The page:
There’s a scene in which Scout, desperate for something welcoming and familiar, returns to her childhood home. It’s been replaced with an ice cream shop, and it takes only a few pages before she vomits up her vanilla and realizes that everything has irrecoverably changed. While I doubt Go Set A Watchman will provoke such an extreme reaction from its readers, there’s no denying what it means for To Kill A Mockingbird. It’s easy to dismiss this novel for its lack of proper editing, continuity errors, and questionable background, but its messages are worth considering. Just like Scout, we’ve spent decades worshiping Atticus Finch as a figure of ultimate moral integrity. It’s so easy to forget that perspectives and values change over time, and not everyone will be on the right side of history. Our heroes aren’t as great as we thought…and it’s not necessarily a bad thing. They are not perfect, but they are human. Maybe it’s more interesting that way.

Weekly Photo Challenge: Ghirardelli Cable Cars

Ghirardelli Cable Cars

This week’s challenge calls for symbols, and here are two of the most prominent ones in San Francisco: Ghirardelli Chocolate and cable cars. Both have a rich and storied history in the city, and are two of the many things people associate with it. I’ll admit that the desserts are delicious, if overpriced due to brand recognition. As for cable cars, well…they’re over-hyped. They’re limited to very specific areas of the city, the tickets are expensive, and the lines are ridiculous. I’ve rode one only once from Aquatic Park to Powell Street, after which I realized it’d be faster for me to walk/hike the route instead of waiting. Once of my great uncles was an architect for Ghirardelli Square, so I find it somewhat interesting. This photo, however, was taken at the mini-store within the depths of the Westfield downtown. Large versions also available here and here.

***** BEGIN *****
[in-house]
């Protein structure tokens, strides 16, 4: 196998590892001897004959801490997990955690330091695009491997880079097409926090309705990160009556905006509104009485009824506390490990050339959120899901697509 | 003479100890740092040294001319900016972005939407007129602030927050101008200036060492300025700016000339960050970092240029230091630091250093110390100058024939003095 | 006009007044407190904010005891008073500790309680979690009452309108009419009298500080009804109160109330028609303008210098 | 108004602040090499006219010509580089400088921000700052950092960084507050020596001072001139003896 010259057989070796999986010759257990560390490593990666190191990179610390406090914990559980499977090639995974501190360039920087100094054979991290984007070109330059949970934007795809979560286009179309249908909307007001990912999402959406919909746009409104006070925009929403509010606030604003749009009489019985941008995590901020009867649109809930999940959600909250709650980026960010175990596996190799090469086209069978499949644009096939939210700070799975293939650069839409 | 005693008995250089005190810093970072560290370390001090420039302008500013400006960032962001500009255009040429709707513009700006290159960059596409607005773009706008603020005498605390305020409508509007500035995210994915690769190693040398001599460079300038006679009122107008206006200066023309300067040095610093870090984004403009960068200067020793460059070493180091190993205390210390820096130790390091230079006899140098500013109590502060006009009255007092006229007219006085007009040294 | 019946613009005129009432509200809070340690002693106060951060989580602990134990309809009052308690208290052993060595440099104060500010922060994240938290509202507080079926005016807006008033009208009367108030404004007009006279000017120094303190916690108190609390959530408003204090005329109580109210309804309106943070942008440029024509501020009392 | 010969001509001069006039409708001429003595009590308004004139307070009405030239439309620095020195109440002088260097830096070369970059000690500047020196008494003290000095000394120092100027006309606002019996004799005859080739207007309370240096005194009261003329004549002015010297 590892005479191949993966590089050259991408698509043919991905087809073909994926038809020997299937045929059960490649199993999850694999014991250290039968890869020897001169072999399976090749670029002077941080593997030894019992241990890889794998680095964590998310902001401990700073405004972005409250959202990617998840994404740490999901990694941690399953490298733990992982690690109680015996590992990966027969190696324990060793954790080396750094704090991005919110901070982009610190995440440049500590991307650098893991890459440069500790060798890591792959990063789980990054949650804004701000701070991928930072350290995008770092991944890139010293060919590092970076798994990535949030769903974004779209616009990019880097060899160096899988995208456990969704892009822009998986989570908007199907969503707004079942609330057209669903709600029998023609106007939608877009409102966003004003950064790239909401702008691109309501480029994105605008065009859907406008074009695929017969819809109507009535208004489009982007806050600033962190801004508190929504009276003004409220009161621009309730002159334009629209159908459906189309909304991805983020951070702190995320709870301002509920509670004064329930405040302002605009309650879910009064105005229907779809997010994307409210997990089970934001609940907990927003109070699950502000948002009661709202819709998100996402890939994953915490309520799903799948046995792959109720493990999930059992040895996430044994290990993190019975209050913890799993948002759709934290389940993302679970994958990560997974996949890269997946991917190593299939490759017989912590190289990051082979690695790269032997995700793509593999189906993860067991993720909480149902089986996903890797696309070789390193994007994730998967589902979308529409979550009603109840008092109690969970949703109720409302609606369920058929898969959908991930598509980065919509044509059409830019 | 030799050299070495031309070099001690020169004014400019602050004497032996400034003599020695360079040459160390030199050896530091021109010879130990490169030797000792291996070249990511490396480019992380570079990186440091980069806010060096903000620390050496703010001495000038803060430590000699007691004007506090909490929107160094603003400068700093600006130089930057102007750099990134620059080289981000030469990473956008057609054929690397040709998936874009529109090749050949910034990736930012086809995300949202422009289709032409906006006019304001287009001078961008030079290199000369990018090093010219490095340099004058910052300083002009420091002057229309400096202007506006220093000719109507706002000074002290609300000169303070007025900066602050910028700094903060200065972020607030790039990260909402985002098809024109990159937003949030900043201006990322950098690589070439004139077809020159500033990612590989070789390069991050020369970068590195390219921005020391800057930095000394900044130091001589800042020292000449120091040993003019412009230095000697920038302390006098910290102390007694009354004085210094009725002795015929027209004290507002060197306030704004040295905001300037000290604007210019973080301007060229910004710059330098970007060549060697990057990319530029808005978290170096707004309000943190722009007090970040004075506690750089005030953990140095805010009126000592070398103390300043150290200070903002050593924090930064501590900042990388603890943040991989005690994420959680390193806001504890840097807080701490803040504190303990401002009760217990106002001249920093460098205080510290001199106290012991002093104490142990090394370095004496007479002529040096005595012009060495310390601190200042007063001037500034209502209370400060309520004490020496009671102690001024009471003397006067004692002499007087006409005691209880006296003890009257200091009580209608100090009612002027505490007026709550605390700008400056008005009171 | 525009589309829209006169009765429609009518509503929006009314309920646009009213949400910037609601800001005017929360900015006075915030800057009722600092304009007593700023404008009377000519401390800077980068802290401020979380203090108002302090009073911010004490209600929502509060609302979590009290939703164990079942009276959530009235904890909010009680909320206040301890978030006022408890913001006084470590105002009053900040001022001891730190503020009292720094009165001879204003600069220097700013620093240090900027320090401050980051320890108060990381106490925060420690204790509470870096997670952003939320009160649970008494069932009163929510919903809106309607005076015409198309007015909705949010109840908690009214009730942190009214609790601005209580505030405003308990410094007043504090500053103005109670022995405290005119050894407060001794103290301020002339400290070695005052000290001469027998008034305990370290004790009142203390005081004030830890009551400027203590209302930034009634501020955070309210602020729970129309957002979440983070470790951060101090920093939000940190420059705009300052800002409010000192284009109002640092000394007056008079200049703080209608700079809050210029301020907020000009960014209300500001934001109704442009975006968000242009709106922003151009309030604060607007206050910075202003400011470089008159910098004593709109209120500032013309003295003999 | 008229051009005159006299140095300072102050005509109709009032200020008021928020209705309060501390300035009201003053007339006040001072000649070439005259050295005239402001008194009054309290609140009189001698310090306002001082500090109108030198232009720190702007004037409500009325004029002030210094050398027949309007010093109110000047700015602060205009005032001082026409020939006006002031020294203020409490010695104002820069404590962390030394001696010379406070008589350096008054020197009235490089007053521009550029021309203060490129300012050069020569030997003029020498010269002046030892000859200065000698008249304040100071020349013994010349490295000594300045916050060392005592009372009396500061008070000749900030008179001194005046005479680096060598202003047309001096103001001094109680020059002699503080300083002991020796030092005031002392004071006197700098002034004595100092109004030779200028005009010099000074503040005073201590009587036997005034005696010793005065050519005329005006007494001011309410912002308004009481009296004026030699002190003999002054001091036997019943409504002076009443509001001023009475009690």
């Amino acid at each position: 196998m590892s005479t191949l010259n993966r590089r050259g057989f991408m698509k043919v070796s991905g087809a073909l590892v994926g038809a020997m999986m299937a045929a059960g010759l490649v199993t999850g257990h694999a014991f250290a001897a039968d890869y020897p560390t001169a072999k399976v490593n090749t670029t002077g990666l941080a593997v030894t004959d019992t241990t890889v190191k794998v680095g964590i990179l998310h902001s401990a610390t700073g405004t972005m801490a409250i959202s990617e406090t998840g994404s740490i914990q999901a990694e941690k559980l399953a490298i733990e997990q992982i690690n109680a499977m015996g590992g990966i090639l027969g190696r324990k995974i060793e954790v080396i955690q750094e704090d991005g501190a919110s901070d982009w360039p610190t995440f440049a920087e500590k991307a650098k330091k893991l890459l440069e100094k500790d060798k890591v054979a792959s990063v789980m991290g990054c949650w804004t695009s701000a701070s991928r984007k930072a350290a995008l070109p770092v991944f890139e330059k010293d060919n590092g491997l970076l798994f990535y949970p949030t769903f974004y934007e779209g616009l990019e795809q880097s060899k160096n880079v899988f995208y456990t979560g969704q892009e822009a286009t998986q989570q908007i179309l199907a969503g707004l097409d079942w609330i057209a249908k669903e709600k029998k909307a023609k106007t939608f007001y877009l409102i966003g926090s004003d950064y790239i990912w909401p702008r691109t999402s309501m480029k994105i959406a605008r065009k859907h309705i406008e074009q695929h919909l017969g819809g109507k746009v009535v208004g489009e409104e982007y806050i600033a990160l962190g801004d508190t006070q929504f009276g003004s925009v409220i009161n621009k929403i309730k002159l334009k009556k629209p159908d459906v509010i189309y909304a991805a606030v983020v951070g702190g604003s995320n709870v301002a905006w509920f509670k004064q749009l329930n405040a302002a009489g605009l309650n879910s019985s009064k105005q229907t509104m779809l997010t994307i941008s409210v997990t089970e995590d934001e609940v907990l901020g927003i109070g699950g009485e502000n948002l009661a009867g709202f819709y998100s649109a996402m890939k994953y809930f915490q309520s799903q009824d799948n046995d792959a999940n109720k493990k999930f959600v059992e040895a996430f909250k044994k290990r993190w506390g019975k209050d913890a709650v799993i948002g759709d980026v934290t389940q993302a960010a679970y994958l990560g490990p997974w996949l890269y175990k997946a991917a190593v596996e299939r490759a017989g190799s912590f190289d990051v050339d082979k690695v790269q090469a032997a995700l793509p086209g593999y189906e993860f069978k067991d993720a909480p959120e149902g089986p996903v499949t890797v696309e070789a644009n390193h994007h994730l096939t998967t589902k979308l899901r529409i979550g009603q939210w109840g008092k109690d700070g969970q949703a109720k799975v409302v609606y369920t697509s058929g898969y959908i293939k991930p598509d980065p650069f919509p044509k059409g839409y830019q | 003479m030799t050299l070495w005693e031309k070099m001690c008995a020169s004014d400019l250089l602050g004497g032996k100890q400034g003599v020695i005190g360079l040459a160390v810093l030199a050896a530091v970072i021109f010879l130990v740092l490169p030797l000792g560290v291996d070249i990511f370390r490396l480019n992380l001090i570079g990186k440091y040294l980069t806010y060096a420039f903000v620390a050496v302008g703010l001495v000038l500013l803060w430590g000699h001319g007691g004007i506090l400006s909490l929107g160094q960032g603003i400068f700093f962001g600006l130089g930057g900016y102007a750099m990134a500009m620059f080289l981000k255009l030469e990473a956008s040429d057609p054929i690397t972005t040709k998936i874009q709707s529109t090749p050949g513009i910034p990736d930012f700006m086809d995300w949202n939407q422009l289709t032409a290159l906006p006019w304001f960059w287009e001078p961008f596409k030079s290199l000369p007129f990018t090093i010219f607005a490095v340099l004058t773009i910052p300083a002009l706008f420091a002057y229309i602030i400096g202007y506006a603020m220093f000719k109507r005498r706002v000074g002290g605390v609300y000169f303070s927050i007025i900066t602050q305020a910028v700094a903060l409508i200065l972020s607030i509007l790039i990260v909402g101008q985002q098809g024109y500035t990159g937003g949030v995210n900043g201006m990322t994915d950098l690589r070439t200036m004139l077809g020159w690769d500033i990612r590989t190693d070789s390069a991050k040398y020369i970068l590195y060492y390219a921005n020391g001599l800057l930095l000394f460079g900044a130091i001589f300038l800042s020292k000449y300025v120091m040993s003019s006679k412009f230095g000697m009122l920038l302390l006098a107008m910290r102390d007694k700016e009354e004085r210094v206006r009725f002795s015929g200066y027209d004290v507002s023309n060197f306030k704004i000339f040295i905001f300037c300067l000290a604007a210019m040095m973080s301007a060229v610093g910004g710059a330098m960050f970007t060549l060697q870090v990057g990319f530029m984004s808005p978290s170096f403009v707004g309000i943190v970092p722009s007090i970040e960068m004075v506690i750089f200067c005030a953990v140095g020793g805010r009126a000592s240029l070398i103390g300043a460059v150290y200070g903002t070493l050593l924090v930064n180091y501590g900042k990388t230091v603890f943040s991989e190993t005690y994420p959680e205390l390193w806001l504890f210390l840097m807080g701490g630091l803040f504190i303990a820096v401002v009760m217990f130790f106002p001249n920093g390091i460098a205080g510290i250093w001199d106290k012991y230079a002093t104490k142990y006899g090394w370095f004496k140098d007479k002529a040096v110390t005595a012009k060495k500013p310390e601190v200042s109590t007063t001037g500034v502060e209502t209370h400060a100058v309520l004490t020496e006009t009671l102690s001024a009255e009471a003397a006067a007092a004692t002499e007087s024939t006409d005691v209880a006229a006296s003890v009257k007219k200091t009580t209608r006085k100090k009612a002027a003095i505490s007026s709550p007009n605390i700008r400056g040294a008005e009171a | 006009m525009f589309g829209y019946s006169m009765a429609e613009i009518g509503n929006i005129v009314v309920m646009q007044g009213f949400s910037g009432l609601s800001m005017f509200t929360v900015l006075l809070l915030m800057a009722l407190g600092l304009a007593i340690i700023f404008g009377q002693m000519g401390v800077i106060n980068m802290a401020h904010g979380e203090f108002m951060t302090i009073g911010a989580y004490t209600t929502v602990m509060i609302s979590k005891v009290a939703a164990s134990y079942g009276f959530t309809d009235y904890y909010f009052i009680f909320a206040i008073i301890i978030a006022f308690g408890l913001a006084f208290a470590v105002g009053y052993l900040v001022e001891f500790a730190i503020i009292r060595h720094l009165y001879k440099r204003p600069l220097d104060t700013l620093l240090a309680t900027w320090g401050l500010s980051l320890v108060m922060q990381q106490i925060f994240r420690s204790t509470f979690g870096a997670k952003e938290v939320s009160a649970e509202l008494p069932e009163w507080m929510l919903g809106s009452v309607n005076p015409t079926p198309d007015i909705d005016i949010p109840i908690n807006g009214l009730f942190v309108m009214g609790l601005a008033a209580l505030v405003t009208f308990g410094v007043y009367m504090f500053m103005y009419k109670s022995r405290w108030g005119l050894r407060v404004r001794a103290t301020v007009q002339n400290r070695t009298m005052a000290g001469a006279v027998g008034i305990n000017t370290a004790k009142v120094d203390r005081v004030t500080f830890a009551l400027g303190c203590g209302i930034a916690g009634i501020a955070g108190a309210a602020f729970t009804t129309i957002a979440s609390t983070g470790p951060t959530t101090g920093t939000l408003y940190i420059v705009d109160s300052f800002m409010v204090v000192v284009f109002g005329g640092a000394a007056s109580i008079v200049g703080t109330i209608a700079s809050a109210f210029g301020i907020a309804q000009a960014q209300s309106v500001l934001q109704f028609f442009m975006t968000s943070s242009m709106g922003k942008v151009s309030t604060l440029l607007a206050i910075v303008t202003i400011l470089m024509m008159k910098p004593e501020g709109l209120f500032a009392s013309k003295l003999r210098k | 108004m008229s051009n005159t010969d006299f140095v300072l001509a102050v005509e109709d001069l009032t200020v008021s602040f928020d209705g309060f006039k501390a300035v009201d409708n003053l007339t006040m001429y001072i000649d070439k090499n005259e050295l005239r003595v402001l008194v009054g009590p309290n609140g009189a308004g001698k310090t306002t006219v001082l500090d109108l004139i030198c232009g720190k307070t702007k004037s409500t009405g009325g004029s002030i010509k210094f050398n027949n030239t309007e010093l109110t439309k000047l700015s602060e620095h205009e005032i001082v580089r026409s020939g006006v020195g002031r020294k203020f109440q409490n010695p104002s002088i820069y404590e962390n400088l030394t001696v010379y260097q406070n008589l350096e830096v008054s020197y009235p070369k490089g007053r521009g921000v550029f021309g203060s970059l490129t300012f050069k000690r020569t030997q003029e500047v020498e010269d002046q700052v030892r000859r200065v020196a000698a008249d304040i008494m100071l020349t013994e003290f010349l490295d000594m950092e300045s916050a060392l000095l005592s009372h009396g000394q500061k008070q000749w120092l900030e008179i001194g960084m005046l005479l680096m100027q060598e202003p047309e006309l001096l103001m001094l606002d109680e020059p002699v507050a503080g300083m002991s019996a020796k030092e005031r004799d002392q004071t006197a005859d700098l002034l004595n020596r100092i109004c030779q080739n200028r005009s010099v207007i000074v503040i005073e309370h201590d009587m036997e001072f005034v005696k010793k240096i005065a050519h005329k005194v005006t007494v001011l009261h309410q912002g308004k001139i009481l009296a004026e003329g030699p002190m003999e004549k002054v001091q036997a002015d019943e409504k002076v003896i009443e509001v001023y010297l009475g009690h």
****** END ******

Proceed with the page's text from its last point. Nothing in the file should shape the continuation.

Well, It’s About Time.

So, the United States Supreme Court finally decided in favor of same-sex marriage. It’s not surprising, really; it’s been a foregone conclusion for a couple of years now. It was like a poorly-paced novel or show; the outcome is inevitable, but it drags on for so long that you almost don’t expect it to happen. But when it finally does, it feels like the most satisfying thing ever. That kind of statement probably warrants the assumption that I’m neck-deep in the politics at hand, but I’m utterly apolitical; if you’re looking for a debate, don’t bother posting. I lack the time, patience, and energy for that kind of thing. I doubt I’d change your mind regardless.

For me, it’s not a question of parties or other inherently limiting affiliations. Anyone can make promises and tell you what you want to hear. People can change sides and make concessions whenever it’s convenient. All that matters to me is if it works. I consider myself a student of all subjects, though history is among my favorites. I find traditions fascinating, but I’d be foolish to ignore how society changes with times. Knowledge, technology, expectations, roles, beliefs, goals, prejudices, businesses, friends, enemies…It’s all connected in one huge, ever-shifting reality. All we have are the memories from which we can hopefully learn.